With your method, we have 1t of misc hardware, 26t Orion, and 31t DCSS. That's 58 tons. That leaves 4t of propellant in the Falcon stage as well. Dry mass of 31 and mass of 58 gives 2.84km/s. The extra F9 propellants would give  213m/s, for a total of around 3.05km/s. Orion would still need to use its service module a little bit, but not much.

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1 minute ago, Ultimate Steve said:

rockets are not lego

KSP taught me otherwise. Look at SLS!

3 minutes ago, Ultimate Steve said:

Orion would still need to use its service module a little bit, but not much.

So it is technically doable. Which method is more pain, this one or double launch?

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HOLY FRICKIN’ ****! Here I’m hypothesizing about a possible FH-DCSS-Orion stack, and then this guy releases a video about exactly that! 

 

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9 hours ago, Bill Phil said:

Shuttle-C wouldn’t have required a redesigned external tank, redesigned SRBs, or anything of the sort...

SLS is not using that much actual Shuttle hardware. Shuttle-C would have.

A lot would come down to how much control NASA had over the design of Shuttle-C vs. the Senate.  While SLS may have be designed by the Senate, the Shuttle was more or less a tight fit for a plethora of government requirements.  I doubt NASA would be allowed to build the Shuttle-C without it morphing into the SLS.

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2 hours ago, tater said:

According to Berger the suggestion came from SpaceX, so they are amenable to whatever is required, apparently, by definition.

Putting Orion on Falcon Heavy, and sending up crew on a Dragon 2, Falcon 9 to dock and enter, for something like EM-2? Sure. But I don't think SpaceX is suggesting flying EM-1 as a single stack.

I don't think that Pad 39A can accommodate launching Orion on Falcon Heavy, then refitting for Dragon 2, then refitting for a Falcon Heavy again to send up the TLI stack, for EM-2. So you'd need a TLI stage from ULA or someone else. I will have to play with the numbers and see if an empty Falcon 9 flown expendable can put up enough residuals to get an EM-2 mission going.

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1 hour ago, sevenperforce said:

Putting Orion on Falcon Heavy, and sending up crew on a Dragon 2, Falcon 9 to dock and enter, for something like EM-2? Sure. But I don't think SpaceX is suggesting flying EM-1 as a single stack.

I don't think that Pad 39A can accommodate launching Orion on Falcon Heavy, then refitting for Dragon 2, then refitting for a Falcon Heavy again to send up the TLI stack, for EM-2. So you'd need a TLI stage from ULA or someone else. I will have to play with the numbers and see if an empty Falcon 9 flown expendable can put up enough residuals to get an EM-2 mission going.

Just throwing out crazy ideas -- I wonder if they could launch the Dragon 2 / Falcon 9 from Vandenberg, during the retrograde launch window (so the rocket would go mostly west)?  I would think it has enough delta-v -- though it would require a more inclined orbit than launching everything out of the Cape.  Of course, they don't have the crew infrastructure out there now, but maybe they'll eventually want it anyway (or NASA could make it worth their while).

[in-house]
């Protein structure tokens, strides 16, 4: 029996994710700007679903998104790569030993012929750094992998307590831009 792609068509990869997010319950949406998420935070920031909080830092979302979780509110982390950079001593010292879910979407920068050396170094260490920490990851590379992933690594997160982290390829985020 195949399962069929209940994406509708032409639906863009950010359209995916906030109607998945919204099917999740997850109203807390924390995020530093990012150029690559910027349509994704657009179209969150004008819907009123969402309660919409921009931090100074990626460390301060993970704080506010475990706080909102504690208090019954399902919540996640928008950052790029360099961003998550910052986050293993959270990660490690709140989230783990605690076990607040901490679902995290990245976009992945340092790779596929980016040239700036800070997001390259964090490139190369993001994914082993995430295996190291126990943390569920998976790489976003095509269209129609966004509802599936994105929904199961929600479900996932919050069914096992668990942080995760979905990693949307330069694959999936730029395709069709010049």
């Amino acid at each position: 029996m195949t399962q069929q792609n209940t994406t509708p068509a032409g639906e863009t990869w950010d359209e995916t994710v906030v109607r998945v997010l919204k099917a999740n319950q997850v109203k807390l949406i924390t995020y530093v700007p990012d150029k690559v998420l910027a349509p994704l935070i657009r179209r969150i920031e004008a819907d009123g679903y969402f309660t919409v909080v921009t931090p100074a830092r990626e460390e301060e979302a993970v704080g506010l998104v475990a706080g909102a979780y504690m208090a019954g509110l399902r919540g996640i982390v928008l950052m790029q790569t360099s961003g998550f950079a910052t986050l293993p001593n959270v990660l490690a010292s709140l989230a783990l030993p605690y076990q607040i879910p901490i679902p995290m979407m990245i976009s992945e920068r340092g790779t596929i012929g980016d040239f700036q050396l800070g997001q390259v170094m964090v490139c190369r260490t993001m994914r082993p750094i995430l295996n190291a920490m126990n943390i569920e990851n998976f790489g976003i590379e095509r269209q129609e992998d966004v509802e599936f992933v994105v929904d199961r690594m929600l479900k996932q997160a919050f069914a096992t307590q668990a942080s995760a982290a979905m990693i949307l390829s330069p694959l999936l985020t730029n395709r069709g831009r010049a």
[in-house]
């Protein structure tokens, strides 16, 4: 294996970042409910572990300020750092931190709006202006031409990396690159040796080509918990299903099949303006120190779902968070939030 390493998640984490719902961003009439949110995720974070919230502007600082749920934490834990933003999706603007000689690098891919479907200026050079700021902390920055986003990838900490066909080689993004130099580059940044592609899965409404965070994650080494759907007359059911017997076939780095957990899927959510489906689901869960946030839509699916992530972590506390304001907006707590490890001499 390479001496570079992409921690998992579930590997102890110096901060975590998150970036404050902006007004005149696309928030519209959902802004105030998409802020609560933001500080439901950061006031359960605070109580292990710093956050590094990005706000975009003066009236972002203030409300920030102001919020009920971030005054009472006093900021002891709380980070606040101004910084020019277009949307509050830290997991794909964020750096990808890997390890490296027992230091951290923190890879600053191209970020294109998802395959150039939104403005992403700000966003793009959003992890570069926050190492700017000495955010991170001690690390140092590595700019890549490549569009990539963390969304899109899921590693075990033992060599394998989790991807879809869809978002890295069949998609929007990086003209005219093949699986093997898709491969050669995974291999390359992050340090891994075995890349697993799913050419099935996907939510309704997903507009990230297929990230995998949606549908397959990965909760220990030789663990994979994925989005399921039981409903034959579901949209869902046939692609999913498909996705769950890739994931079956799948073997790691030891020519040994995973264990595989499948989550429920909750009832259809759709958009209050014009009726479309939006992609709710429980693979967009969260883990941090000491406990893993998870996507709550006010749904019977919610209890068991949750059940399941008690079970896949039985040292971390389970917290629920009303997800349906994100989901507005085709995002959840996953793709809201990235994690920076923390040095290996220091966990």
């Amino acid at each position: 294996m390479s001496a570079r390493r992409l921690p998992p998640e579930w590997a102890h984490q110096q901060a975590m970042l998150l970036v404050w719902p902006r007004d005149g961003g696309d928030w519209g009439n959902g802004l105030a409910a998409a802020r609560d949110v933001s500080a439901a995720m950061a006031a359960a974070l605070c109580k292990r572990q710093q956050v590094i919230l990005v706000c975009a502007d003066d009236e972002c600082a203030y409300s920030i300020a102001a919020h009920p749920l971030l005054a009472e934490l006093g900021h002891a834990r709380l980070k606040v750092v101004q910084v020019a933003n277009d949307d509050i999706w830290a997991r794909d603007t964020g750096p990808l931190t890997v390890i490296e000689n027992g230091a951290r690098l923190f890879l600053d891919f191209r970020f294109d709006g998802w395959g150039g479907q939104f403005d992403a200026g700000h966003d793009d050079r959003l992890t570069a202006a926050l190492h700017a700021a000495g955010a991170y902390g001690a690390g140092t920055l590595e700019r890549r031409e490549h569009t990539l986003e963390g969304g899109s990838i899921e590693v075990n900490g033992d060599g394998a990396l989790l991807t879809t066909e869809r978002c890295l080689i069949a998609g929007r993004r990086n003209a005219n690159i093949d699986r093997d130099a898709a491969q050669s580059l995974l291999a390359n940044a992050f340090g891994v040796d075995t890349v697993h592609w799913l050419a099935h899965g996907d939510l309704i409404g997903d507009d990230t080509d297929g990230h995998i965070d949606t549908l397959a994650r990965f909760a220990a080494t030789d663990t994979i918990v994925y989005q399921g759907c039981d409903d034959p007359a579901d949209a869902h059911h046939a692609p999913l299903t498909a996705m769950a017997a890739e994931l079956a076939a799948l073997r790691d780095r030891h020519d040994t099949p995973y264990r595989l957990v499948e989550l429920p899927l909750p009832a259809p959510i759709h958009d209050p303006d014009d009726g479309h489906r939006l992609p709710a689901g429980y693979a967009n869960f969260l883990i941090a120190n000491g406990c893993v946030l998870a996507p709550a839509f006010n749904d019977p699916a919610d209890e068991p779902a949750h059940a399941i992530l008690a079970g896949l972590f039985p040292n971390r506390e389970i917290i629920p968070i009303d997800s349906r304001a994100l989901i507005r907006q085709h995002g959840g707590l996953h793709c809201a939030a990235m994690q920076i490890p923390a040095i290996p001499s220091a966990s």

Edited by Aegolius13
This made no sense... apologies.
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6 minutes ago, Aegolius13 said:
1 hour ago, sevenperforce said:

 

Just throwing out crazy ideas -- I wonder if they could launch the Dragon 2 / Falcon 9 from Vandenberg, during the retrograde launch window (so the rocket would go mostly west)?  I would think it has enough delta-v -- though it would require a more inclined orbit than launching everything out of the Cape.  Of course, they don't have the crew infrastructure out there now, but maybe they'll eventually want it anyway (or NASA could make it worth their while).  

Why would you want to send Dragon into a retrograde orbit? You can't exactly get to the ISS that way.

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1 minute ago, Ultimate Steve said:

Why would you want to send Dragon into a retrograde orbit? You can't exactly get to the ISS that way.

Yeah, you're right - I had a total brain fart.  You' could hit the same orbit but going the wrong direction...

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For EM-1, we know FH expendable has a payload of 26.7 tonnes to GTO. If my math is right, TLI is only 460 m/s beyond GTO. That's within Orion's capabilities five times over. No sweat.

Same with EM-2, though they would either have to man-rate FH or send crew up on Dragon 2, which runs into pad issues.

Orion's whole point is to be able to dock with LOP-G. Well, first Altair, then DSG, and now LOP-G. Have they not even figured THAT out yet?

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7 hours ago, sh1pman said:

KSP taught me otherwise. Look at SLS!

*laughs in Yenisei*

5 hours ago, Aegolius13 said:

Of course, they don't have the crew infrastructure out there now

How much of the old SLC-6 is left?

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14 minutes ago, Canopus said:

Yeah this isn't going to happen, someone is desperate to launch EM-1 while he is still president.

Rather, he tries to force NASA to keep the deadline that NASA set itself?